Or feeling remorse.
We’ve all been there: The excitement of a big splurge purchase can turn into feelings of guilt or even disappointment in as much time as it takes to walk through the checkout line.
But believe it or not, splurging done right can actually be good for your happiness and even your budget.
“Allowing yourself to have a splurge and enjoy it can actually keep you on track with your other budgeting goals,” says Kit Yarrow, professor of consumer psychology at Golden Gate University, author of Decoding the New Consumer Mind, and a MONEY contributor.
Thursday is National Splurge Day, a faux holiday created by Adrienne Sioux Koopersmith about 20 years when she came up with the idea for the celebration – you guessed it – on a whim. But with a little thought, you can make the most of your splurges today.
Splurge on Experiences
One way to get the highest happiness out of your splurge buys is to spend on experiences, says Michael Norton, professor of business administration at the Harvard Business School and co-author of Happy Money: The Science of Smarter Spending.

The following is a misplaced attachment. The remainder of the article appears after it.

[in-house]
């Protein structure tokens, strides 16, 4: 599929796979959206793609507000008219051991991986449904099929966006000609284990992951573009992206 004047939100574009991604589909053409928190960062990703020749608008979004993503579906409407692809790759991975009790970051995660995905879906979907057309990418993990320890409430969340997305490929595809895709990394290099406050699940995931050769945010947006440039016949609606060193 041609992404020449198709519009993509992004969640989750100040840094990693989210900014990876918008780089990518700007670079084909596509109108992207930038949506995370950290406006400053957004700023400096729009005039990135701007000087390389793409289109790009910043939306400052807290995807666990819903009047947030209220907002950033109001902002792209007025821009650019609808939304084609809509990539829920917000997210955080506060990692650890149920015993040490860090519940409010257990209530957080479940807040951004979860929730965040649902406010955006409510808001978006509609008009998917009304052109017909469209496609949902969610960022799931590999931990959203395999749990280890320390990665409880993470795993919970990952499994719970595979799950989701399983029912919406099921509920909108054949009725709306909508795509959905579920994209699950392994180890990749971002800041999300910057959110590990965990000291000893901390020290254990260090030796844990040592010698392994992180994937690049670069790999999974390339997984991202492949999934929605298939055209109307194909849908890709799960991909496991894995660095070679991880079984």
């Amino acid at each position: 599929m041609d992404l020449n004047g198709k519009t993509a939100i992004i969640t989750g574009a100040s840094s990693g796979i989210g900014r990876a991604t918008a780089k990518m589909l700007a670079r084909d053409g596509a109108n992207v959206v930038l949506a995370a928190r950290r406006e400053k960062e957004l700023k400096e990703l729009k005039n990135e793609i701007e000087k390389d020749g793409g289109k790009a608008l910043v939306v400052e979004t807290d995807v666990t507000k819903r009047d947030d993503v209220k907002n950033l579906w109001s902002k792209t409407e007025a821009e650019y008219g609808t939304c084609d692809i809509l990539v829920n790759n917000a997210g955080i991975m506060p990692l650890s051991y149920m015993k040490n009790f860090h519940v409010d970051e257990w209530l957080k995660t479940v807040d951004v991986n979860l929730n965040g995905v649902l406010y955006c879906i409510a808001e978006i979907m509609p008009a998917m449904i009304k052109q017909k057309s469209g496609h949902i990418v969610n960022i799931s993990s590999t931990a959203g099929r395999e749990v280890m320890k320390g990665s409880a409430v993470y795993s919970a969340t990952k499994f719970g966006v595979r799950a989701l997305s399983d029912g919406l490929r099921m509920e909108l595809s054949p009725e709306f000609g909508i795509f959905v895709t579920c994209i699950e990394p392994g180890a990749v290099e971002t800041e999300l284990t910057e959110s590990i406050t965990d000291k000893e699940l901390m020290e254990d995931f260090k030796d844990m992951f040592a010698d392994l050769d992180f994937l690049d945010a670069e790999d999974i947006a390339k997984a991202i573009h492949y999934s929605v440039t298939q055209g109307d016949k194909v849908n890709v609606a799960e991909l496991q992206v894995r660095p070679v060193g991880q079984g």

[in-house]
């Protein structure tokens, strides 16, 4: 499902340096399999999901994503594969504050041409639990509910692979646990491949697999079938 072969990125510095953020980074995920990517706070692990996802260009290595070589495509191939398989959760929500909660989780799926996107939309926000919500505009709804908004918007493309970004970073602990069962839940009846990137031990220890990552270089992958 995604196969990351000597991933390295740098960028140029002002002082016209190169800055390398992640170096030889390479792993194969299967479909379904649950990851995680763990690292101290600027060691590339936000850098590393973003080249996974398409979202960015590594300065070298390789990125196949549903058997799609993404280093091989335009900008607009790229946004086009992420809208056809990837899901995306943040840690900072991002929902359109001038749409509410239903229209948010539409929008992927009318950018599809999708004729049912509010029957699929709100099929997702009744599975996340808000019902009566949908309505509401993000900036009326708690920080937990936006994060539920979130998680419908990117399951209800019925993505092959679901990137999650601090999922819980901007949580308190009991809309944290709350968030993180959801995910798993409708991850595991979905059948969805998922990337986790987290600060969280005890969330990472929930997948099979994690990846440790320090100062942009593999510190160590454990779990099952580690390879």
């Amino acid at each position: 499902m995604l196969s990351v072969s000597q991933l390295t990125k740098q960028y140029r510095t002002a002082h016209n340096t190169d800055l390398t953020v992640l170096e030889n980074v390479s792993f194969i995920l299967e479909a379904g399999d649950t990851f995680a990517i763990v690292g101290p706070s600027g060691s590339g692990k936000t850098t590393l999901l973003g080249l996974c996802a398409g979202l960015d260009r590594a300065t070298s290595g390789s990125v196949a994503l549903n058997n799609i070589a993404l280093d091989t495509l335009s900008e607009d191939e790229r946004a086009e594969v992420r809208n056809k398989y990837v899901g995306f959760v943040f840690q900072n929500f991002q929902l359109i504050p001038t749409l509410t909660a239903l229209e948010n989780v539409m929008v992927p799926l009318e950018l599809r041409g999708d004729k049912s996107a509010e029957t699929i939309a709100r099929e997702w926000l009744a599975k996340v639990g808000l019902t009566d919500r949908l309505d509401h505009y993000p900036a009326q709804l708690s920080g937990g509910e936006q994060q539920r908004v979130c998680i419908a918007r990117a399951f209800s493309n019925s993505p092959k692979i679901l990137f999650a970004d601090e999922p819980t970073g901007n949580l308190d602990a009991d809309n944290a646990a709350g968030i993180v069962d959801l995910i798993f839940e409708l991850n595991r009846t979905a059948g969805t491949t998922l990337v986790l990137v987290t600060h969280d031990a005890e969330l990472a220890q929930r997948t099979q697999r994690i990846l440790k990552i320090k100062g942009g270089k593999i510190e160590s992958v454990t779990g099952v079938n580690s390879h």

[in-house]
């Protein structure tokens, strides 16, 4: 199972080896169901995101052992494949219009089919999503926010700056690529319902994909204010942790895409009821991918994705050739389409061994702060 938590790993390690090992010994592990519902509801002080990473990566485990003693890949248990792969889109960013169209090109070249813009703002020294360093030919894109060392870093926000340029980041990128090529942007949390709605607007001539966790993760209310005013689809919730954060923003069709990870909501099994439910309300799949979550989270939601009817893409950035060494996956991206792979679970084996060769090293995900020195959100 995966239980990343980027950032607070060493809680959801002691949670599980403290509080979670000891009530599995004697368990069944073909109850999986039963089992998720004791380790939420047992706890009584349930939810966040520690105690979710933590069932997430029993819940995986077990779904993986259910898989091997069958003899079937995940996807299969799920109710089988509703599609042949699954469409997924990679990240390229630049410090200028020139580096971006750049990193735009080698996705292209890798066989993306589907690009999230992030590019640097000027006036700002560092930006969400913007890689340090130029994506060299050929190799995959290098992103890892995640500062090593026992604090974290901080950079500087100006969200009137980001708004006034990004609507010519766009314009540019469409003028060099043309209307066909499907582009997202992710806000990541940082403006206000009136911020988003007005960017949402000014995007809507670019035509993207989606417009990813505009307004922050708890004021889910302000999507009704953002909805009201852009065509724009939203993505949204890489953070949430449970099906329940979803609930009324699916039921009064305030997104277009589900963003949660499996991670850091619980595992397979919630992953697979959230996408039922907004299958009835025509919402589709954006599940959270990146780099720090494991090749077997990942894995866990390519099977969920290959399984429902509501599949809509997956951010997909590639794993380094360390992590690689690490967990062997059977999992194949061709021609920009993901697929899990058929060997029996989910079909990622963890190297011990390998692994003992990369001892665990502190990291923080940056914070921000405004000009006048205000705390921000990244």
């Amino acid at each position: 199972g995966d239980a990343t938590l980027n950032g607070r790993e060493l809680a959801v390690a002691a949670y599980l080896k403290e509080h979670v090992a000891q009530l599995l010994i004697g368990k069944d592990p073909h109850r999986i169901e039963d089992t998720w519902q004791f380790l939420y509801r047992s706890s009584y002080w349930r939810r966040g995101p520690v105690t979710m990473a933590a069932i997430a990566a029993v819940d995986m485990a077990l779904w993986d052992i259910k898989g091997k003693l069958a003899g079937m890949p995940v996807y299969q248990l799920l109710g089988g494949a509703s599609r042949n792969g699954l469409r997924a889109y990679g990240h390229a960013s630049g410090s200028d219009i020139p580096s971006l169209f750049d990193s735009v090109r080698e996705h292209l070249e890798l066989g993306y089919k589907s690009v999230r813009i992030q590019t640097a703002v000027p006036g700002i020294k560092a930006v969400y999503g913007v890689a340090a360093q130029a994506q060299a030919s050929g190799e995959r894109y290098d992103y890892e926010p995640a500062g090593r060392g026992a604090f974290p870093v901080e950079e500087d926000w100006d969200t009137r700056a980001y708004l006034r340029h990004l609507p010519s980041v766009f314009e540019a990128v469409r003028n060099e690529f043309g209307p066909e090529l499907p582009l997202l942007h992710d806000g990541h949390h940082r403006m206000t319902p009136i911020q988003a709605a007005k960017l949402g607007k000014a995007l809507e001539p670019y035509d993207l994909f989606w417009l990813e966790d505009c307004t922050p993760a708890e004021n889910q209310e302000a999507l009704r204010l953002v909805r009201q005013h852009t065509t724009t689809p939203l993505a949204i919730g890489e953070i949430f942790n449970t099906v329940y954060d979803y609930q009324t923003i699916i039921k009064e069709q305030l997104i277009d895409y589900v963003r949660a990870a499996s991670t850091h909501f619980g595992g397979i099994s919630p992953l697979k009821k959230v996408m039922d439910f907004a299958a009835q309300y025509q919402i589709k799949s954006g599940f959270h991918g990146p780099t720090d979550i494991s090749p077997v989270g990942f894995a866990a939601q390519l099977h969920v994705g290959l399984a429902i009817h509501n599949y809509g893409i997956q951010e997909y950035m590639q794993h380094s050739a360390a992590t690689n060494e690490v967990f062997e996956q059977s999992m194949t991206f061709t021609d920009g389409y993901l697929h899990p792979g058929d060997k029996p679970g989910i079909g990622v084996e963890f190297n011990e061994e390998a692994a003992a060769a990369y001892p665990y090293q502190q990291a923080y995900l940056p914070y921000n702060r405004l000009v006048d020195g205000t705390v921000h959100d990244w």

An evening out with friends or a vacation is a more reliable way to get the most bang-for-your-splurging-buck. And the happy memories from the experience usually last longer than material goods.
“The key pitfall of splurging is that when we splurge, it tends to be on stuff: TVs, clothes, iPhones,” Norton says. “But research shows that stuff fails to pay off in much happiness.”
Splurge on Others
There is a new body of research that shows the tremendous emotional rewards of splurging on other people, says Yarrow. Simple gestures like taking someone out to lunch or buying them something they’d never get for themselves can help you feel happiness in your connection with them.
“There is a rich reward that you get back from treating somebody else,” says Yarrow. “You can’t buy that level of emotional reward for yourself.”
Splurge Within Your Budget
But what about splurging on a budget? A virtually sure-fire way to feel guilt after a splurge is to spend outside your budget. Norton notes that worrying about debt has an enormous negative effect on your mood.
“When splurging, committing to stop before you go into the red helps to ensure your purchases will increase rather than harm your happiness,” Norton says.
Smaller, planned splurges will also help you stay in your budget, adds Yarrow. “Think of shopping like dieting: If you’re in deprivation mode for a long time, it ultimately leads to an unplanned binge.”
Splurge Without Spending
And you can always “splurge” on things that don’t cost a lot, or are free. Make time for yourself to do something you enjoy, like taking a run with your dog or watching a movie with loved ones.
With a little planning this National Splurge Day, you can feel like you treated yourself with no price tag attached.